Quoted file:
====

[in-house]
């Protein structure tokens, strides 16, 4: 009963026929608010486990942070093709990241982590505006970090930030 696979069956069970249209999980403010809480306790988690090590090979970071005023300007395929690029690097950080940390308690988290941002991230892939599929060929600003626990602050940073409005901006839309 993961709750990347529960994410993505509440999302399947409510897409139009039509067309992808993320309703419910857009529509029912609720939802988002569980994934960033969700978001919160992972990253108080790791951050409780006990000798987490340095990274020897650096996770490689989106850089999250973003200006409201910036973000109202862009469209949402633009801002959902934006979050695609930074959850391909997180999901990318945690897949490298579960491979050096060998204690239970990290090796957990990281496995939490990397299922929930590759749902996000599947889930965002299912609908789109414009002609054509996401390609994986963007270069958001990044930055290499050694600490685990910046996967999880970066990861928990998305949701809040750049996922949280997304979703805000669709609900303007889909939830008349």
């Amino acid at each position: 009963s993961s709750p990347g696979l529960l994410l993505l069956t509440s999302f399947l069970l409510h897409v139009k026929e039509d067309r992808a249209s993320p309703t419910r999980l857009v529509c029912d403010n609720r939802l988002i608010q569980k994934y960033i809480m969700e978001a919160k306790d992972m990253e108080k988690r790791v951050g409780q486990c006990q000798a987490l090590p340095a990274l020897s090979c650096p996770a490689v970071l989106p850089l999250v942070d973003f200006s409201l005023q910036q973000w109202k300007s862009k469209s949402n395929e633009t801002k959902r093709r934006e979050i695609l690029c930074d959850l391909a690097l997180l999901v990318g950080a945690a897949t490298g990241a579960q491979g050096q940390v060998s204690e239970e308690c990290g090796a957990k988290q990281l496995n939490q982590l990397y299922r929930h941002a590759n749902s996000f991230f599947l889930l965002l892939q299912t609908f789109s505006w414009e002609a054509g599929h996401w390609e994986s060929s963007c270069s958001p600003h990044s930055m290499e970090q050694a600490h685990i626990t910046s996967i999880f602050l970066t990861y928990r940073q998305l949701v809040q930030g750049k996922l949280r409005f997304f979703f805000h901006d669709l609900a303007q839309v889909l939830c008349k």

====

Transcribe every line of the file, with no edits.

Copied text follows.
[in-house]
């Protein structure tokens, strides 16, 4: 009963026929608010486990942070093709990241982590505006970090930030 696979069956069970249209999980403010809480306790988690090590090979970071005023300007395929690029690097950080940390308690988290941002991230892939599929060929600003626990602050940073409005901006839309 993961709750990347529960994410993505509440999302399947409510897409139009039509067309992808993320309703419910857009529509029912609720939802988002569980994934960033969700978001919160992972990253108080790791951050409780006990000798987490340095990274020897650096996770490689989106850089999250973003200006409201910036973000109202862009469209949402633009801002959902934006979050695609930074959850391909997180999901990318945690897949490298579960491979050096060998204690239970990290090796957990990281496995939490990397299922929930590759749902996000599947889930965002299912609908789109414009002609054509996401390609994986963007270069958001990044930055290499050694600490685990910046996967999880970066990861928990998305949701809040750049996922949280997304979703805000669709609900303007889909939830008349």
């Amino acid at each position: 009963s993961s709750p990347g696979l529960l994410l993505l069956t509440s999302f399947l069970l409510h897409v139009k026929e039509d067309r992808a249209s993320p309703t419910r999980l857009v529509c029912d403010n609720r939802l988002i608010q569980k994934y960033i809480m969700e978001a919160k306790d992972m990253e108080k988690r790791v951050g409780q486990c006990q000798a987490l090590p340095a990274l020897s090979c650096p996770a490689v970071l989106p850089l999250v942070d973003f200006s409201l005023q910036q973000w109202k300007s862009k469209s949402n395929e633009t801002k959902r093709r934006e979050i695609l690029c930074d959850l391909a690097l997180l999901v990318g950080a945690a897949t490298g990241a579960q491979g050096q940390v060998s204690e239970e308690c990290g090796a957990k988290q990281l496995n939490q982590l990397y299922r929930h941002a590759n749902s996000f991230f599947l889930l965002l892939q299912t609908f789109s505006w414009e002609a054509g599929h996401w390609e994986s060929s963007c270069s958001p600003h990044s930055m290499e970090q050694a600490h685990i626990t910046s996967i999880f602050l970066t990861y928990r940073q998305l949701v809040q930030g750049k996922l949280r409005f997304f979703f805000h901006d669709l609900a303007q839309v889909l939830c008349k």